Patient-reported flares in RA linked to inflammation found via MRI, ultrasound
Patient-reported flares among individuals with rheumatoid arthritis are linked to inflammation detected through serial MRI and ultrasound, according to findings published in Arthritis Research & Therapy.
“There is limited evidence about the relation between patient-reported flare and inflammatory lesions on imaging,” Dorota Kuettel, MD, of the University Hospital of Southern Denmark, and colleagues wrote. “A cross-sectional study reported [ultrasound] tenosynovitis to be associated with the FLARE-RA questionnaire, which is designed to detect flares between clinical visits. There are no published data investigating a potential link between patient-reported flares and inflammation detected by MRI.”
To examine the pattern and longitudinal links between inflammatory lesions, as detected by serial MRI and ultrasound, and patient-reported flares among those with RA, Kuettel and colleagues studied patients at the Danish Hospital for Rheumatic Diseases. The researchers recruited 80 consecutive adults with RA in low disease activity status and no swollen joints. The cohort was followed for 1 year.
Participants were asked to contact the hospital in the event of patient-reported hand flare accompanied by at least one tender or swollen joint. The 29 participants who such hand flares had four extra visits within 4 months from flare onset. These visits included clinical examination and patient-reported outcomes, as well as an MRI and ultrasound of wrists and hands. The researchers then scored MRI synovitis, tenosynovitis and bone marrow edema, as well as ultrasound synovitis and tenosynovitis. Scores recorded at and following the flare were compared to baseline, with associations evaluated using linear mixed models for repeated measurements.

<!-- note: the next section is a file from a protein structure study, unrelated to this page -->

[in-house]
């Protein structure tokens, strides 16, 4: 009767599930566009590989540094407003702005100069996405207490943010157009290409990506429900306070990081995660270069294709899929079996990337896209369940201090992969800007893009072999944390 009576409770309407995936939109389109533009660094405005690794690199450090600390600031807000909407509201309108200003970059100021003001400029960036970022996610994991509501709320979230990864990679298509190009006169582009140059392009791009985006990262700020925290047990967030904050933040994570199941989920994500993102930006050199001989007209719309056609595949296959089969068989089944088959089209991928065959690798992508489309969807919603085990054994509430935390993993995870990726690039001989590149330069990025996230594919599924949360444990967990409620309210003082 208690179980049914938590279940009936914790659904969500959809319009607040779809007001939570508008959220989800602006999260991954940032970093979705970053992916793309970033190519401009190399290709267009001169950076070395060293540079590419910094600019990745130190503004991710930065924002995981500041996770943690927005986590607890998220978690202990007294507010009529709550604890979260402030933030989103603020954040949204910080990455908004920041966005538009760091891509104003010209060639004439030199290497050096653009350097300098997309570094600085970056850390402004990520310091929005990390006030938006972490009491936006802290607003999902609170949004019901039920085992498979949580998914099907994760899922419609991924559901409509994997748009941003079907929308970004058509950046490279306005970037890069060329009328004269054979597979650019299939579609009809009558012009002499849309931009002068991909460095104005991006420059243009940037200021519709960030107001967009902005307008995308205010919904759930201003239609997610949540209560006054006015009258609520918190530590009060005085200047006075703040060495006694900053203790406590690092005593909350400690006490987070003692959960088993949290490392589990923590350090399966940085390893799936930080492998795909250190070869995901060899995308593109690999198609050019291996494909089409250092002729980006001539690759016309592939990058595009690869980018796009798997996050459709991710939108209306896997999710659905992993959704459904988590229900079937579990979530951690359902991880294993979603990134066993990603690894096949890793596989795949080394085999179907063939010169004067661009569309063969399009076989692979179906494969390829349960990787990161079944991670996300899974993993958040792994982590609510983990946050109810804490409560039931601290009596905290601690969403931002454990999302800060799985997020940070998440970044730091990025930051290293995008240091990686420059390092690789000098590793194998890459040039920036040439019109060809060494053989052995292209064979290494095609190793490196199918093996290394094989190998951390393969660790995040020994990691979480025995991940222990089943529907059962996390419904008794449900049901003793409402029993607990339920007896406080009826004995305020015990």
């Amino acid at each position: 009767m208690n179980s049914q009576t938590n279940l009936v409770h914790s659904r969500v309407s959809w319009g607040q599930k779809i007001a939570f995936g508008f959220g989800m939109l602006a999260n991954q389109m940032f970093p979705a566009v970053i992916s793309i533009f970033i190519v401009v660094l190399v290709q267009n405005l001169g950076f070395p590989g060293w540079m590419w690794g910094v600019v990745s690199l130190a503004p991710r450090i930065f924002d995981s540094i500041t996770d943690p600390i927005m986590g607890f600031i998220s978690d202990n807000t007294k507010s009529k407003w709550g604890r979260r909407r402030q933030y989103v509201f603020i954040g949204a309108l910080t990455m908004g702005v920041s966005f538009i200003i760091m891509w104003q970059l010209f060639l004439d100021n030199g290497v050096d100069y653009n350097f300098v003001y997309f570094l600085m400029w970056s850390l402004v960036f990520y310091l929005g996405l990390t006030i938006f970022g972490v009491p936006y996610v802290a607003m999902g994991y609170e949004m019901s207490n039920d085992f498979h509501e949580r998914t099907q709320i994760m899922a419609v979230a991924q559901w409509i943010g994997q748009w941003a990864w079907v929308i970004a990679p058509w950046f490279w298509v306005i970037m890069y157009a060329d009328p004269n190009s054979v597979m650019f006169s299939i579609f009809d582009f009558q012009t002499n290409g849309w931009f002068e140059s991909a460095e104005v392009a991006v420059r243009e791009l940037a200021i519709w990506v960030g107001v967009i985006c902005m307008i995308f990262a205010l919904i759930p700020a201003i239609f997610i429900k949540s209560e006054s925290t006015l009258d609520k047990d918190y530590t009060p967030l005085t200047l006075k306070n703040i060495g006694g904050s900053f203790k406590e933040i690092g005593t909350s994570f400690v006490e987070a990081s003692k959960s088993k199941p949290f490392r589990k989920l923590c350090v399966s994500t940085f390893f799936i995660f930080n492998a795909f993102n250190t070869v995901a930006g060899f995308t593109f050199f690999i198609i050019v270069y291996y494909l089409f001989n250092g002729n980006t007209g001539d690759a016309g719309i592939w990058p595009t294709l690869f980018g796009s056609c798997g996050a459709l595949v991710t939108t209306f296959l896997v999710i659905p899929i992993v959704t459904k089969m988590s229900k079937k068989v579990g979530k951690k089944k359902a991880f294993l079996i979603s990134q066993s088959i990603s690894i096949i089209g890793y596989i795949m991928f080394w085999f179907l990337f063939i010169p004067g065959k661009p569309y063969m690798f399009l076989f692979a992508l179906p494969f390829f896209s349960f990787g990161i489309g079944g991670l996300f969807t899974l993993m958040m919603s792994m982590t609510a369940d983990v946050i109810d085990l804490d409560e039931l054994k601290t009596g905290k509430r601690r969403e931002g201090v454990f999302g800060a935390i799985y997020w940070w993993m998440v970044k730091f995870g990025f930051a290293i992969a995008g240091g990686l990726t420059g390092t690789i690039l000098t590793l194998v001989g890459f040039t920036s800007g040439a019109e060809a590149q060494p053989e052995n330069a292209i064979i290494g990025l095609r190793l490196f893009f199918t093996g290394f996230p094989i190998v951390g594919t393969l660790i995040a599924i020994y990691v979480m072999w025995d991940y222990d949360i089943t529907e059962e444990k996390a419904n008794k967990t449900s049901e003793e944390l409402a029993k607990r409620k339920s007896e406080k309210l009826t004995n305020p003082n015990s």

According to the researchers, synovitis and tenosynovitis as detected by MRI and ultrasound increased significantly at flare onset. Both synovitis ultrasound-detected tenosynovitis diminished quickly. Bone marrow edema demonstrated delayed increase yet persisted, as did MRI tenosynovitis, once the patient-reported flare had resolved.
In the researchers’ univariate models, patient-reported flares were associated with all MRI and ultrasound inflammatory markers, except for bone marrow edema, which was associated only with SJC28 and long-lasting flares lasting more than 14days. The researchers also found independent associations between patient-reported flares and tenosynovitis as detected by MRI and ultrasound (P<.05).
“The clinical signature of patient-reported flares aligned with imaging-defined inflammation on MRI and [ultrasound] of the hands,” Kuettel and colleagues wrote. “Patient-reported flares were associated with imaging biomarkers of pathophysiological manifestations of RA, i.e., inflammation in the synovium and tenosynovium, and in case of long-lasting flares, also in the bone marrow. We observed a differential sequence of tissue inflammation in relation to flare dynamics. Synovitis on MRI and [ultrasound] as well as tenosynovitis on US appeared early at flare onset but were short-lived.”
“By contrast, [bone marrow edema] evolved with delay and persisted after the flare had resolved, while MRI tenosynovitis increased rapidly and remained elevated for months,” they added. “Our findings indicate that patient-reported flares reflect the inflammatory burden of a relapse, which calls for a re-appraisal of patient-reported inflammation to drive the management of patients with RA.” – by Jason Laday
Disclosure: The researchers report no relevant financial disclosures.